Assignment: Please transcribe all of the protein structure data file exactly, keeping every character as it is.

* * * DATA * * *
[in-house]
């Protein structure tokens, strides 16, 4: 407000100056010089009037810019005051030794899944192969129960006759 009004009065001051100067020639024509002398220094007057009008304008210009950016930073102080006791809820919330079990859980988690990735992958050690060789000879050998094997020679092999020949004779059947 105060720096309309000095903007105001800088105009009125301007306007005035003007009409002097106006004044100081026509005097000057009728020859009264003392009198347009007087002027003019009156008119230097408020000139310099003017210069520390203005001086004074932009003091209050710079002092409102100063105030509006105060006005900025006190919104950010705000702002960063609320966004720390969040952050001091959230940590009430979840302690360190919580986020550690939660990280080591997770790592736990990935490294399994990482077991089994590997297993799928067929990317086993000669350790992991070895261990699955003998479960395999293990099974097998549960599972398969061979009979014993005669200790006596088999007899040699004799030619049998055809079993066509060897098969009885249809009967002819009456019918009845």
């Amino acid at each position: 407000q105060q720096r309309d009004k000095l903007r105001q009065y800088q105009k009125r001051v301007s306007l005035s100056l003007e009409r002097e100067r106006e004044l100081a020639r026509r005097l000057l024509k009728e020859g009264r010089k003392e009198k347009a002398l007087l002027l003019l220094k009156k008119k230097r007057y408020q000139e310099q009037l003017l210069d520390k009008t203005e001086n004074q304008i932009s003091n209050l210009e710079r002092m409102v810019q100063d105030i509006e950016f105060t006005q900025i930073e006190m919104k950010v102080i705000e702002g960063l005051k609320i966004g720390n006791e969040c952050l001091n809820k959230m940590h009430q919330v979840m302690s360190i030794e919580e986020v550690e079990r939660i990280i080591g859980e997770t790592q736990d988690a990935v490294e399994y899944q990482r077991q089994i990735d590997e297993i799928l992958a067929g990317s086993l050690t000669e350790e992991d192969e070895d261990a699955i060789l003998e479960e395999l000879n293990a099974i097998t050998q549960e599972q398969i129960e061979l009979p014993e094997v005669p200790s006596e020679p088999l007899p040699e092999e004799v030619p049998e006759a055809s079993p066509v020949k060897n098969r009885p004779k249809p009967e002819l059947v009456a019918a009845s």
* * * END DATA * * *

[in-house]
């Protein structure tokens, strides 16, 4: 407000100056010089009037810019005051030794899944192969129960006759 009004009065001051100067020639024509002398220094007057009008304008210009950016930073102080006791809820919330079990859980988690990735992958050690060789000879050998094997020679092999020949004779059947 105060720096309309000095903007105001800088105009009125301007306007005035003007009409002097106006004044100081026509005097000057009728020859009264003392009198347009007087002027003019009156008119230097408020000139310099003017210069520390203005001086004074932009003091209050710079002092409102100063105030509006105060006005900025006190919104950010705000702002960063609320966004720390969040952050001091959230940590009430979840302690360190919580986020550690939660990280080591997770790592736990990935490294399994990482077991089994590997297993799928067929990317086993000669350790992991070895261990699955003998479960395999293990099974097998549960599972398969061979009979014993005669200790006596088999007899040699004799030619049998055809079993066509060897098969009885249809009967002819009456019918009845």
């Amino acid at each position: 407000q105060q720096r309309d009004k000095l903007r105001q009065y800088q105009k009125r001051v301007s306007l005035s100056l003007e009409r002097e100067r106006e004044l100081a020639r026509r005097l000057l024509k009728e020859g009264r010089k003392e009198k347009a002398l007087l002027l003019l220094k009156k008119k230097r007057y408020q000139e310099q009037l003017l210069d520390k009008t203005e001086n004074q304008i932009s003091n209050l210009e710079r002092m409102v810019q100063d105030i509006e950016f105060t006005q900025i930073e006190m919104k950010v102080i705000e702002g960063l005051k609320i966004g720390n006791e969040c952050l001091n809820k959230m940590h009430q919330v979840m302690s360190i030794e919580e986020v550690e079990r939660i990280i080591g859980e997770t790592q736990d988690a990935v490294e399994y899944q990482r077991q089994i990735d590997e297993i799928l992958a067929g990317s086993l050690t000669e350790e992991d192969e070895d261990a699955i060789l003998e479960e395999l000879n293990a099974i097998t050998q549960e599972q398969i129960e061979l009979p014993e094997v005669p200790s006596e020679p088999l007899p040699e092999e004799v030619p049998e006759a055809s079993p066509v020949k060897n098969r009885p004779k249809p009967e002819l059947v009456a019918a009845s």